I often have people say to me “But what can one person achieve” or “What can I realistically do, I am only one person”. Well this weekend, I can give you two fantastic examples of The Power of One.
Nicholas Duncan, Co-Founder and President of the SAVE African Rhino Foundation
A couple of days ago, on the 10th June, The SAVE African Rhino Foundation celebrated 30 years of dedication to rhino conservation. I am sure people won’t realize that SARF is the world’s biggest NGO donor to Zimbabwe rhino conservation. Similarly, I am sure that people won’t know that SARF is the second oldest specialist rhino conservation NGO, after Save The Rhino Trust in Namibia and the 4th largest rhino dedicated charity in the world. Not bad, given the organization is 100% volunteer run!
Nicholas, a passionate animal lover and successful entrepreneur was in his early 40s when he decided he wanted to do something to help tackle the Rhino Poaching Wars of the 1970s and 1980s.
Park rangers in Zimbabwe needed equipment, so Nicholas and the original committee set about getting them what they needed. I love these photographs from 1988, with Nicholas looking like the quintessential Englishman (he originates from the UK), in a navy blue suit, giving the first donation from the foundation, a red Landrover together with replacement tyres and parts.
Nicholas, with the support of subsequent SARF committee members, has donated millions of dollars of equipment over the years, pays rangers wages, helps build ranger accommodation, covers the costs of their training and much, much more. He works every day to support the people and organisations on the ground get what they need to protect rhinos from the poachers, and also to protect themselves in the dangerous environment they work in.
In recent years, one top-ranking official in the National Parks of Zimbabwe said “If it were not for the SAVE African Rhino Foundation, the black rhinoceros would be extinct in Zimbabwe by now.”
If it wasn’t for Nicholas Duncan, maybe we would need to reintroduce rhinos back to Zimbabwe in the same way as they have been reintroduced to Rwanda recently?
Nicholas and SARF work in a very real and pragmatic way, they test new ideas, they take risks, they are nimble in the way that many large conservation NGOs are not. An amazing and inspirational example of what can be achieved when one person takes tenacious action and is determined to make a difference.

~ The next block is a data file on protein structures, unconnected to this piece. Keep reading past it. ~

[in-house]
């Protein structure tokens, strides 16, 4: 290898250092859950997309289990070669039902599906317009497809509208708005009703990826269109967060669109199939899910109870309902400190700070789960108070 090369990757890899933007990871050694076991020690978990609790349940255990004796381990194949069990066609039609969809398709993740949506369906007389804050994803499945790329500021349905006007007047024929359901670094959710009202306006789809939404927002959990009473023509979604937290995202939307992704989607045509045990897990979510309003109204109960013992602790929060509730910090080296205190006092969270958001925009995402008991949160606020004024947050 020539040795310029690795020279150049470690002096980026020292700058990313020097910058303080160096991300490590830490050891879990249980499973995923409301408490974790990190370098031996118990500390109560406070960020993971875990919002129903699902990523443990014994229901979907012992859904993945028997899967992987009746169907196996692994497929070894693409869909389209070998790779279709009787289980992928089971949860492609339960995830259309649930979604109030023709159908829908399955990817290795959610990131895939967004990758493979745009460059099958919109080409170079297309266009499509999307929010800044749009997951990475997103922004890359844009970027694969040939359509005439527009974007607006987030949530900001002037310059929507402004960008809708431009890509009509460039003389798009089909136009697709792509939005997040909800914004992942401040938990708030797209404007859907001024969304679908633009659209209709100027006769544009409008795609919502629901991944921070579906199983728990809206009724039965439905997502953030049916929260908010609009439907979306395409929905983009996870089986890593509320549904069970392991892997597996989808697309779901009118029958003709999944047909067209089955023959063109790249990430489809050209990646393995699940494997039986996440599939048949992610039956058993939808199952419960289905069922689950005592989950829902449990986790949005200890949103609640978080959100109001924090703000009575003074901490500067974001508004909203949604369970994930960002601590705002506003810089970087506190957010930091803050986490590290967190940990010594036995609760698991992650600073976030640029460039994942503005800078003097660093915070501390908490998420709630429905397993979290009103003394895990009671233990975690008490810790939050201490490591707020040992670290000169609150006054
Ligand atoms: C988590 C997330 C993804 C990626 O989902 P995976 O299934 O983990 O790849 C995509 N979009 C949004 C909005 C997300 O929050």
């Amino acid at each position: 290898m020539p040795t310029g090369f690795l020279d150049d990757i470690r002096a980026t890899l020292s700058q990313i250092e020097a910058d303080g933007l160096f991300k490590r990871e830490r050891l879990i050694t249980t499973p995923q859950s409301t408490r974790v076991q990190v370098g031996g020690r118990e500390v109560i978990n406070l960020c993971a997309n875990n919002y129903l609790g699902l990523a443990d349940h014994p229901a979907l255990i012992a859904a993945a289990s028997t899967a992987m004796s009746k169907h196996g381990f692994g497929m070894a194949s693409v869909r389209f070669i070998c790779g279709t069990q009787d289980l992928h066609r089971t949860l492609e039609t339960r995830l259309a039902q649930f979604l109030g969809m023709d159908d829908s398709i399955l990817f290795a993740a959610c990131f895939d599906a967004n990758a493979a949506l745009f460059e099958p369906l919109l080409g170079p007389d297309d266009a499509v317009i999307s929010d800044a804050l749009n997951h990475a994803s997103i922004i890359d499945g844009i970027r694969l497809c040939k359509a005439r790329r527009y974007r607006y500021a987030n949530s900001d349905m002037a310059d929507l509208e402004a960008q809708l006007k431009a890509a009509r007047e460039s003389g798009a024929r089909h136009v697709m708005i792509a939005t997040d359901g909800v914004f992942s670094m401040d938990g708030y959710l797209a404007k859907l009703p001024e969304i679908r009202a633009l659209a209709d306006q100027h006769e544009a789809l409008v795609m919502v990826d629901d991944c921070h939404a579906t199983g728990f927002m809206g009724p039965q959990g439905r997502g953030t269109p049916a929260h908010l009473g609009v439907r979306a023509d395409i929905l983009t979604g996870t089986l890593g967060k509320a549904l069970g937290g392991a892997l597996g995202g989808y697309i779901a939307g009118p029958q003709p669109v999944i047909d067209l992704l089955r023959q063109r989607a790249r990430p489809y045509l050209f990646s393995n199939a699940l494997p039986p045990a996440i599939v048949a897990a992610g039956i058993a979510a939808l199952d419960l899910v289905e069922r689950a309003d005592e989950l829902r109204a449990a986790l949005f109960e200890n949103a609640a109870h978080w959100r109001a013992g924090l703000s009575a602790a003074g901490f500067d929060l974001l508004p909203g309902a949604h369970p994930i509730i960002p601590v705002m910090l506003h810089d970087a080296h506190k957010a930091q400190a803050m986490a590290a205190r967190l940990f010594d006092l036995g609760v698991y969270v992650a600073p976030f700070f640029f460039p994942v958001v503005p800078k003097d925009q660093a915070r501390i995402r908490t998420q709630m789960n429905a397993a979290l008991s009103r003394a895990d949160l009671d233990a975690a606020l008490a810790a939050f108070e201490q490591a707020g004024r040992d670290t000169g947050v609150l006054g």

Now I have only known Nicholas since 2012 and while you don’t see him in a suit any more (he looks far more relaxed), I have been inspired by his daily action in support of rhinos and the people who put their lives on the line everyday to protect them.
Donalea Patman OAM, Founder, For the Love of Wildlife
Please note the OAM, because as of today and the Queen’s Honour’s List, Donalea has been awarded the Order of Australia Medal (OAM) for services to animal welfare. Donalea, and FLOW (also 100% volunteer run), was the primary driver of the successful campaign to ban the importation of lion trophies and parts into Australia.
Her tireless work to inform the Federal Government about the canned hunting industry and its cub petting supply chain resonated with the Greg Hunt so much that he became the Patron of For the Love of Wildlife.
On the FLOW website, he states:
You meet very few people as committed to nature as Donalea. Though she in no way does the work for the recognition, it is fantastic that her dedication has been acknowledged in this year’s Queen’s Honour’s List.
Donalea daily action continues, as she is now the primary driver of the #NoDomesticTrade Australia project providing the Federal Government the evidence to show a domestic ban on the sale of rhino horn and elephant ivory, no matter the age, is needed in Australia.
BTB is collaborating with Donalea on this, given the concerns outlined in a 2015 Blog: Reckless Australian Auction Rooms and Weak Domestic Wildlife Laws May Contribute to Worldwide Rhino Slaughter
In future, when people ask me “But what can one person achieve” or “What can I realistically do, I am only one person” I will point them to this blog. I will highlight Nicholas Duncan, the man who has been credited with saving the black rhinoceros from extinction in Zimbabwe and Donalea Patman OAM, the woman who got the Australian government to take notice of a distant issue, see that they had a part to play and, as a result, take action by banning the importation of lion trophies and parts into Australia.
As many of you know I have real concerns about the large conservation sector. With Nicholas and Donalea, I find them courageous and tenacious and I feel very privileged to have met them. Our wonderful wildlife needs more Nicholas Duncans and Donalea Patmans. Here’s to the Power of One!
These are the views of the author: Dr. Lynn Johnson, Founder, Breaking the Brand and Nature Needs More